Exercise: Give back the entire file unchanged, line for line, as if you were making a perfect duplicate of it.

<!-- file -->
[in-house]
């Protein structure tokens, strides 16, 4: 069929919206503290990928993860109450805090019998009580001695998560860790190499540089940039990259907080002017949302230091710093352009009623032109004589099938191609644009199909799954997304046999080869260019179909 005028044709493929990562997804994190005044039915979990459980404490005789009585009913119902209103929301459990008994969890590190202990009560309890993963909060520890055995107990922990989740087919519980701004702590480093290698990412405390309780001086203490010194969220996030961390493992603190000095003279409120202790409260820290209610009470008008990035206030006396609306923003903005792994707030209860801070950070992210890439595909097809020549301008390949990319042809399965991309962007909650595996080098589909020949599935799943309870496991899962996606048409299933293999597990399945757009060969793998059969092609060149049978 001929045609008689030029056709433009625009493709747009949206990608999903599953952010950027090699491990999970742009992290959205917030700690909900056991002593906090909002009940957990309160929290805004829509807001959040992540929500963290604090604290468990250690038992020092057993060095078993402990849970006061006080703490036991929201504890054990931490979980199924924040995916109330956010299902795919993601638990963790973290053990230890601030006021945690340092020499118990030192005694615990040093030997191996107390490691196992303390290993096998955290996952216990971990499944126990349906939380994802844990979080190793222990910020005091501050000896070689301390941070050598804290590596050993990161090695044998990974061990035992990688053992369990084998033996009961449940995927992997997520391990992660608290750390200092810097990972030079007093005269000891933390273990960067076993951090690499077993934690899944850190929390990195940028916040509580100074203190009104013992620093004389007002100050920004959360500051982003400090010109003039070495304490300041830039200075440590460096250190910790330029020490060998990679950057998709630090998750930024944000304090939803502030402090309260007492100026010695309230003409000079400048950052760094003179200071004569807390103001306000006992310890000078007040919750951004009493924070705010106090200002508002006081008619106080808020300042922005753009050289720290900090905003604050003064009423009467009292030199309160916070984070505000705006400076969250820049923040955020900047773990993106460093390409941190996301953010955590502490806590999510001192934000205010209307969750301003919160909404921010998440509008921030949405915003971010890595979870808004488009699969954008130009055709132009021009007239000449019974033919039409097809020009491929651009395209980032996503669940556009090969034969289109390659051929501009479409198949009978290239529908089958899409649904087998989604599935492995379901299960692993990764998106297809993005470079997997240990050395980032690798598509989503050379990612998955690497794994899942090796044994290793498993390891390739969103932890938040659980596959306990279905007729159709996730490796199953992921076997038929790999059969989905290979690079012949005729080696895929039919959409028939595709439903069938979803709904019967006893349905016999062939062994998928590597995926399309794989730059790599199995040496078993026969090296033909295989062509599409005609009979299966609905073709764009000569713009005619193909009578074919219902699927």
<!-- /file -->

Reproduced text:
[in-house]
């Protein structure tokens, strides 16, 4: 069929919206503290990928993860109450805090019998009580001695998560860790190499540089940039990259907080002017949302230091710093352009009623032109004589099938191609644009199909799954997304046999080869260019179909 005028044709493929990562997804994190005044039915979990459980404490005789009585009913119902209103929301459990008994969890590190202990009560309890993963909060520890055995107990922990989740087919519980701004702590480093290698990412405390309780001086203490010194969220996030961390493992603190000095003279409120202790409260820290209610009470008008990035206030006396609306923003903005792994707030209860801070950070992210890439595909097809020549301008390949990319042809399965991309962007909650595996080098589909020949599935799943309870496991899962996606048409299933293999597990399945757009060969793998059969092609060149049978 001929045609008689030029056709433009625009493709747009949206990608999903599953952010950027090699491990999970742009992290959205917030700690909900056991002593906090909002009940957990309160929290805004829509807001959040992540929500963290604090604290468990250690038992020092057993060095078993402990849970006061006080703490036991929201504890054990931490979980199924924040995916109330956010299902795919993601638990963790973290053990230890601030006021945690340092020499118990030192005694615990040093030997191996107390490691196992303390290993096998955290996952216990971990499944126990349906939380994802844990979080190793222990910020005091501050000896070689301390941070050598804290590596050993990161090695044998990974061990035992990688053992369990084998033996009961449940995927992997997520391990992660608290750390200092810097990972030079007093005269000891933390273990960067076993951090690499077993934690899944850190929390990195940028916040509580100074203190009104013992620093004389007002100050920004959360500051982003400090010109003039070495304490300041830039200075440590460096250190910790330029020490060998990679950057998709630090998750930024944000304090939803502030402090309260007492100026010695309230003409000079400048950052760094003179200071004569807390103001306000006992310890000078007040919750951004009493924070705010106090200002508002006081008619106080808020300042922005753009050289720290900090905003604050003064009423009467009292030199309160916070984070505000705006400076969250820049923040955020900047773990993106460093390409941190996301953010955590502490806590999510001192934000205010209307969750301003919160909404921010998440509008921030949405915003971010890595979870808004488009699969954008130009055709132009021009007239000449019974033919039409097809020009491929651009395209980032996503669940556009090969034969289109390659051929501009479409198949009978290239529908089958899409649904087998989604599935492995379901299960692993990764998106297809993005470079997997240990050395980032690798598509989503050379990612998955690497794994899942090796044994290793498993390891390739969103932890938040659980596959306990279905007729159709996730490796199953992921076997038929790999059969989905290979690079012949005729080696895929039919959409028939595709439903069938979803709904019967006893349905016999062939062994998928590597995926399309794989730059790599199995040496078993026969090296033909295989062509599409005609009979299966609905073709764009000569713009005619193909009578074919219902699927």